by Nathalia Gonzalez | April 2022
Grief is the process that takes place after the loss of something or someone you love. Grief can consist of physical (e.g., Sleep disturbances, weight change), emotional (e.g., anxiety, irritability, depression), and behavioral symptoms (e.g., forgetfulness).
Contrary to what society portrays, grief is not limited to the death of a loved one, but can also include the loss of a pet, job, loss of health, friendships, or loss of financial stability. For example, losing your job or retirement can lead to the loss of a large part of your identity (ex. provider for your family), a sense of community, as well as a place where you felt a sense of accomplishment and fulfillment.
Although completely normal, grief is a personal and unique experience that can be a painful and overwhelming process; a process that is complicated by living in a society that is generally dismissive of the experience of grief, increasing feelings of loneliness and isolation.
Due to its complexity, it is common for individuals to be self-critical or receive criticism from others about grieving in the wrong way, taking too long or grieving too fast. Something to keep in mind is that there is no “right” way to grieve and that it’s common to experience multiple feelings at once. The feelings that someone encounters during grief are expansive, but some include:
- Sadness: A deep yearning or despair for the experience or individual
- Anger: Towards yourself, those involved, or even the individual who has died for no longer being present.
- Guilt/Shame: About the actions that did or did not take place as well as the words that were or were not said.
- Fear: The death of a loved one or loss of a job can trigger a sense of insecurity that can result in panic attacks, anxiety, and helplessness. The death of a loved one can also result in fears of one’s own mortality.
- Happiness: That although the individual is no longer here, that they are no longer in pain or suffering. With unfulfilling work, acknowledging the stress of no longer feeling financially secure while also making space for the sense of happiness at no longer feeling unfulfilled at the previous place of employment.
Understanding grief is a difficult process, here are some things to keep in mind while processing, creating a meaning making experience, and commemorating the loss that occurred:
- Acknowledge feelings with Kindness and Self Compassion: It is important to acknowledge your feelings. Try being curious or approaching self-critical thoughts of shame and guilt with kindness and an open heart; treating ourselves as we would treat a friend or loved one. It is common for this to take practice and time.
- Finding a tangible or creative way to express grief: This can be anything from journaling, writing a letter, or making a scrapbook. Commemorating the experience or the individual’s life may also look like getting involved in a cause or organization that was important to a loved one or that helps you connect to the sense of identity that was lost throughout the transition. For example, hiking for a healthier lifestyle, joining an event devoted to a specific cause, or starting a new hobby that connects to the identity or experience that was lost.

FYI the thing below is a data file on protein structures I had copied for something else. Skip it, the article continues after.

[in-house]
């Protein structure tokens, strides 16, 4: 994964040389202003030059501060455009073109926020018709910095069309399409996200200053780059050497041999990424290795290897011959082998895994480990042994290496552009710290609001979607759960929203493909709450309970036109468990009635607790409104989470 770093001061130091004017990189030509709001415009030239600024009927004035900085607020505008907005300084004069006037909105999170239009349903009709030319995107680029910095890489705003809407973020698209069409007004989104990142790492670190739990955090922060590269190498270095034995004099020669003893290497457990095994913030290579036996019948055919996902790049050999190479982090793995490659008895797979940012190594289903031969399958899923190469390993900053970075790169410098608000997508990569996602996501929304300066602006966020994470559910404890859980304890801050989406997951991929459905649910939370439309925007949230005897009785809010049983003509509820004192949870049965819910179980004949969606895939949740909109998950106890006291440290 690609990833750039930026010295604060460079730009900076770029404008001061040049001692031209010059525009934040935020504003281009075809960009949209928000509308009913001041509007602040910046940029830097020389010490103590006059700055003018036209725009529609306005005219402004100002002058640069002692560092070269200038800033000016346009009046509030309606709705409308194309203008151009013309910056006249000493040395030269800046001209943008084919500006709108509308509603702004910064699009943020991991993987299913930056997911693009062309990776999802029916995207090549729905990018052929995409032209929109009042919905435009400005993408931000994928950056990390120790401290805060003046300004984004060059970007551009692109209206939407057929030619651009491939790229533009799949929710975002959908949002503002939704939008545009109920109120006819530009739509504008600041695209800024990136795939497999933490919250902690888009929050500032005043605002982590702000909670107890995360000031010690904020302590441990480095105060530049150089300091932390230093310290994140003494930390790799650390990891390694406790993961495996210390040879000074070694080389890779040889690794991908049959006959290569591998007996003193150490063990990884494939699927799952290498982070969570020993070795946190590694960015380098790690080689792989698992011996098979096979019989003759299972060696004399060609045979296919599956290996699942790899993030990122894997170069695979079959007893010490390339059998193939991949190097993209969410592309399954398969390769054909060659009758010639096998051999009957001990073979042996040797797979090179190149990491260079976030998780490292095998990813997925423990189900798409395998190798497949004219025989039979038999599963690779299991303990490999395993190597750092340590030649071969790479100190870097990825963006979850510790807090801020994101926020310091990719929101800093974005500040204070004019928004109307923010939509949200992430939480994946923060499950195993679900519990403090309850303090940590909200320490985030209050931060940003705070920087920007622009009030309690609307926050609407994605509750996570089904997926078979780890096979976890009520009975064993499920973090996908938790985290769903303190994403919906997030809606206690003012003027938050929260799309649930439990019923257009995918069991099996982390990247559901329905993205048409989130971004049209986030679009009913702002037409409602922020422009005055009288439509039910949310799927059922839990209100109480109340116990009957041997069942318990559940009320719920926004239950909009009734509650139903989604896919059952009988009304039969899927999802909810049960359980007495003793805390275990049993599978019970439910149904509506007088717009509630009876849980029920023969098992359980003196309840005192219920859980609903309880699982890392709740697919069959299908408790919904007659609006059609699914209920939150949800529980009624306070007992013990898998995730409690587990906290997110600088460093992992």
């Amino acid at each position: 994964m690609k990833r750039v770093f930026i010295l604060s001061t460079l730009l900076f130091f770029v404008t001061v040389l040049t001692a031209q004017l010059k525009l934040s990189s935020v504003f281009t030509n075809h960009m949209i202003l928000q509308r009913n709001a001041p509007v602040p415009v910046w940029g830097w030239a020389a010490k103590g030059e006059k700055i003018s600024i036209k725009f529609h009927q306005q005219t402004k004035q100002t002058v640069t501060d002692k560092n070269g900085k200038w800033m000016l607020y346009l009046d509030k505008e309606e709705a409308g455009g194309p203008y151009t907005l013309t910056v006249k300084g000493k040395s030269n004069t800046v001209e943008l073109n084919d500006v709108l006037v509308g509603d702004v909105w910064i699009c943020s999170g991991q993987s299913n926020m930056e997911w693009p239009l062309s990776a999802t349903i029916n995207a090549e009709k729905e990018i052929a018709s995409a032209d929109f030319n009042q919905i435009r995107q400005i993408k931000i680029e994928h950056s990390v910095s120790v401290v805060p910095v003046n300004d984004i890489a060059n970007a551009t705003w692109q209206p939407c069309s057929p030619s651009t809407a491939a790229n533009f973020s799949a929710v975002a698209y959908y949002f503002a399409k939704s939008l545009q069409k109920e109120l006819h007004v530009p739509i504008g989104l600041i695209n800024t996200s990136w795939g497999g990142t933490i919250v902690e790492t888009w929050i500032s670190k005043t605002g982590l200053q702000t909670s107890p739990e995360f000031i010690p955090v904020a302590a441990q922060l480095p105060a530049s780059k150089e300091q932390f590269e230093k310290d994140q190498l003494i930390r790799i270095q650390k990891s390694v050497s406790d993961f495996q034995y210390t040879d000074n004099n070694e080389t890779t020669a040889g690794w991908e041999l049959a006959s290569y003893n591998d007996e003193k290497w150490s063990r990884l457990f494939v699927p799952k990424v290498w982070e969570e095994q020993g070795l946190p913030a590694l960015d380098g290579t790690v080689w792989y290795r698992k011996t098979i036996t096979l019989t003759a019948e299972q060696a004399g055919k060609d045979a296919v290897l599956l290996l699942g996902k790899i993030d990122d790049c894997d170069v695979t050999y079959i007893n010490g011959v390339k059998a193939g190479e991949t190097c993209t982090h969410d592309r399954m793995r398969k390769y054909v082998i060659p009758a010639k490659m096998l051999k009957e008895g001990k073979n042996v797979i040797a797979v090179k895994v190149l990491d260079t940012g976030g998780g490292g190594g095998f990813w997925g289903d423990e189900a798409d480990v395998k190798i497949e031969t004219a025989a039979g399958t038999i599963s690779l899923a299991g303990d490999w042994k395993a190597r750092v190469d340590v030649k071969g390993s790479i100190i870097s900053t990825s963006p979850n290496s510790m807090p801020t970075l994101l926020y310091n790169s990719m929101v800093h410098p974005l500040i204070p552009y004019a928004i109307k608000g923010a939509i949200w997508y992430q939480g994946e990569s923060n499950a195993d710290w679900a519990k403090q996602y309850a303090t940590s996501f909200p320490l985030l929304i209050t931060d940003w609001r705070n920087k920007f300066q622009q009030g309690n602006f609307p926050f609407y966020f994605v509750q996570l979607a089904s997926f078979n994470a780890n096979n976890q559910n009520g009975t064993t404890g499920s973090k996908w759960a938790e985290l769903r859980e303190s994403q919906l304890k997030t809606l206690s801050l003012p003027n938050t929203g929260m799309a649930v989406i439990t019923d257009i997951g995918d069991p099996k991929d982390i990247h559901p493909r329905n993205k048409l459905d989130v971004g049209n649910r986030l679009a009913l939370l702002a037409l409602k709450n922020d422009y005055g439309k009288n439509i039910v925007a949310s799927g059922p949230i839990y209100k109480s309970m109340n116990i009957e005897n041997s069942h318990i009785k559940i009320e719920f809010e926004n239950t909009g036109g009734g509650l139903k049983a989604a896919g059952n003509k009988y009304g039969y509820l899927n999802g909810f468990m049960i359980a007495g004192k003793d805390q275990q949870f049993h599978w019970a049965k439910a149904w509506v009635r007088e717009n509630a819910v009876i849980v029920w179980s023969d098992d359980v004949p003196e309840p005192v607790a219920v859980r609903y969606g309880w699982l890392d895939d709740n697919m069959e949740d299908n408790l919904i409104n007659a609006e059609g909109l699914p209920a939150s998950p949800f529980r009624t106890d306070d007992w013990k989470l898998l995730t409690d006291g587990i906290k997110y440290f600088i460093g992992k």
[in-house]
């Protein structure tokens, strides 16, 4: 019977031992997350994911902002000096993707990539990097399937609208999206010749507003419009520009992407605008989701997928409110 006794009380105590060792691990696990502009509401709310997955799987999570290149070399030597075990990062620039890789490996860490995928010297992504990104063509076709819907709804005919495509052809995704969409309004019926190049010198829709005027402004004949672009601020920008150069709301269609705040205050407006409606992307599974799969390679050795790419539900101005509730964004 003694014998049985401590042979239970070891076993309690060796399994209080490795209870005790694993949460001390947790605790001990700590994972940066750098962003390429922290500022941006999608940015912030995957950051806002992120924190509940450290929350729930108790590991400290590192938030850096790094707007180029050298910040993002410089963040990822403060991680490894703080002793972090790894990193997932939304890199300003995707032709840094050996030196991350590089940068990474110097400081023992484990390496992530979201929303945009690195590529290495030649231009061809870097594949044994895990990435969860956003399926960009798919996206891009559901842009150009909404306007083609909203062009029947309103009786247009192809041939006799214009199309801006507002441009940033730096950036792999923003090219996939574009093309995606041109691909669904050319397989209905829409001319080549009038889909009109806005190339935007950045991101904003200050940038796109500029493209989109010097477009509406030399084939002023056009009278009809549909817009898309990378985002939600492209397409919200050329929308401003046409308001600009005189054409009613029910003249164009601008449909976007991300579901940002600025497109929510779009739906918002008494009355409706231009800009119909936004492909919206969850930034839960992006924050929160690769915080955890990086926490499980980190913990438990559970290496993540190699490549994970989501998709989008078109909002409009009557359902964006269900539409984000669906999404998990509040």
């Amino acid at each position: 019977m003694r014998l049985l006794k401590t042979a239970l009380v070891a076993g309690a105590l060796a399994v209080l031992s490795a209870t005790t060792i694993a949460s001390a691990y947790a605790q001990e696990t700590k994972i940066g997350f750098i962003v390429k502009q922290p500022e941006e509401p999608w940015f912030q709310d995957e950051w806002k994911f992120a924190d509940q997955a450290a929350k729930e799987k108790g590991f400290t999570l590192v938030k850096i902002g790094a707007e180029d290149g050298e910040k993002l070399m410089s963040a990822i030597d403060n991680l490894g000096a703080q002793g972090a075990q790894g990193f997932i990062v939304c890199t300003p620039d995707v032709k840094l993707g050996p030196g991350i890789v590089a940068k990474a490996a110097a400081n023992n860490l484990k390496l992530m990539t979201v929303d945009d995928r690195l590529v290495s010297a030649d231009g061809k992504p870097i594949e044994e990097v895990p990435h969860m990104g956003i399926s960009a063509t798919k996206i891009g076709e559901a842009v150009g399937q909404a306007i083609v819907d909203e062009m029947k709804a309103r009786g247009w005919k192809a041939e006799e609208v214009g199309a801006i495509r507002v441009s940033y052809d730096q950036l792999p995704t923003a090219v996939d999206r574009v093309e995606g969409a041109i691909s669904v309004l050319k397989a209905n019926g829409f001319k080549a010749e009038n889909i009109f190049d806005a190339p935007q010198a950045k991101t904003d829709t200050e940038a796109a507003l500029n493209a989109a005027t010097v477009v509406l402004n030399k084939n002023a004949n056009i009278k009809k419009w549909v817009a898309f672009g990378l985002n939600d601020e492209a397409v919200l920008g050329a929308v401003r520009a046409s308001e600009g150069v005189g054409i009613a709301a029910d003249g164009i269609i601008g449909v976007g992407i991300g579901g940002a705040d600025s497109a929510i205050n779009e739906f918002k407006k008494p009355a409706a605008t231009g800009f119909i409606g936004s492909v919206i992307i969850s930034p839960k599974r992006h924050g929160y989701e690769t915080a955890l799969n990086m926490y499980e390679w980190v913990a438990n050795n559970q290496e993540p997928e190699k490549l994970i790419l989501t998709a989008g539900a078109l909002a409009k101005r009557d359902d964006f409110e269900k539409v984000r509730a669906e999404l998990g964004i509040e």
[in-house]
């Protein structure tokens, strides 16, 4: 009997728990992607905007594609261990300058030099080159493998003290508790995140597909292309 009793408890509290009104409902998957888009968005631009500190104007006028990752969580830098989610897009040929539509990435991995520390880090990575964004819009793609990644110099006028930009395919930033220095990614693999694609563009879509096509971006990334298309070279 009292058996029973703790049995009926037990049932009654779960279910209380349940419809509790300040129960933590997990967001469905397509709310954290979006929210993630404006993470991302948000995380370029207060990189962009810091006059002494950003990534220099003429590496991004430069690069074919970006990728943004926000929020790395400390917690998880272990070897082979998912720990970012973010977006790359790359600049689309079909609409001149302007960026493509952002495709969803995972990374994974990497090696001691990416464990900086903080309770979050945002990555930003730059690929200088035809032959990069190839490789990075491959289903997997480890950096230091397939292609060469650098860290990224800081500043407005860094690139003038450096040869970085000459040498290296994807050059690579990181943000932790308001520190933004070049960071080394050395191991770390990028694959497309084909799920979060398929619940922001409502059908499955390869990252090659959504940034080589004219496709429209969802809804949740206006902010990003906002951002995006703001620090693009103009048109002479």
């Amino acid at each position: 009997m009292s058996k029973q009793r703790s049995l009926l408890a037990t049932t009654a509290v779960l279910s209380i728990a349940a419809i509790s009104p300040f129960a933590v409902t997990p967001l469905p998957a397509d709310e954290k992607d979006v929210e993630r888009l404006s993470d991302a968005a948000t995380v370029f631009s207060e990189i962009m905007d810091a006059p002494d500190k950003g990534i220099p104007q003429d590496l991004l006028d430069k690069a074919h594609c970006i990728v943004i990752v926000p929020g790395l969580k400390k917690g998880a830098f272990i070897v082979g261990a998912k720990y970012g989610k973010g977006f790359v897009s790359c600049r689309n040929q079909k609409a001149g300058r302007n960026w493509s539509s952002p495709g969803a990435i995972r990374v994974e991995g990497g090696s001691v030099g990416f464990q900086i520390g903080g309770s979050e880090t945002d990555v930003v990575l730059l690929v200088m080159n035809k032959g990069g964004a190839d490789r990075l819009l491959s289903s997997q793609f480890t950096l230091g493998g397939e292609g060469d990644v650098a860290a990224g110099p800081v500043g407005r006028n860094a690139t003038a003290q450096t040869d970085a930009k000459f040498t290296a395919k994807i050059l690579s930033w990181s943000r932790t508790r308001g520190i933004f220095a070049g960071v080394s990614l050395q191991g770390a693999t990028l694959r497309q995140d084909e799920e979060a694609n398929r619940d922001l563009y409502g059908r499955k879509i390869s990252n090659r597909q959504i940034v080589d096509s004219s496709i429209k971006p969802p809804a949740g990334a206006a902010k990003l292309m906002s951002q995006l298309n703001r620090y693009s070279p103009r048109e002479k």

- Try to maintain already existing hobbies or interests: Continuing to engage in your interests will assist in coping through grief by connecting to things that bring you joy. A sense of routine is oftentimes a source of comfort and stability in a time of ambiguity.
- Leaning into Community: Whether it is joining a family event, a book club, meeting with friends, or church, being among others during a time of grief reduces the sense of isolation through companionship and the possibility of an empathetic ear.
Grief is an experience that shapes and can reshape our lives continuously as the experience unfolds and is revisited due to life changes, anniversaries, and and situations that resemble the previous instances of loss. It is an ongoing process. Throughout this time take the space and time that you need with a gentle reminder that grief is a unique and personal experience.
At times, an individual needs assistance coping, and that is when one can seek out or suggest support from a professional to hold space, witness their journey, and support an individual throughout their grieving experience.
While physical offices are located in South Loop and Lakeview neighborhoods in Chicago, Illinois for in-person sessions, we also welcomes and serve clients for online therapy from anywhere in Illinois and Washington, D.C. Clients from the Chicagoland area may choose in-office or online therapy and usually commute from surrounding areas such as River North, West Loop, Gold Coast, Old Town, Lincoln Park, Lake View, Rogers Park, Logan Square, Pilsen, Bridgeport, Little Village, Bronzeville, South Shore, Hyde Park, Back of the Yards, Wicker Park, Bucktown and many more.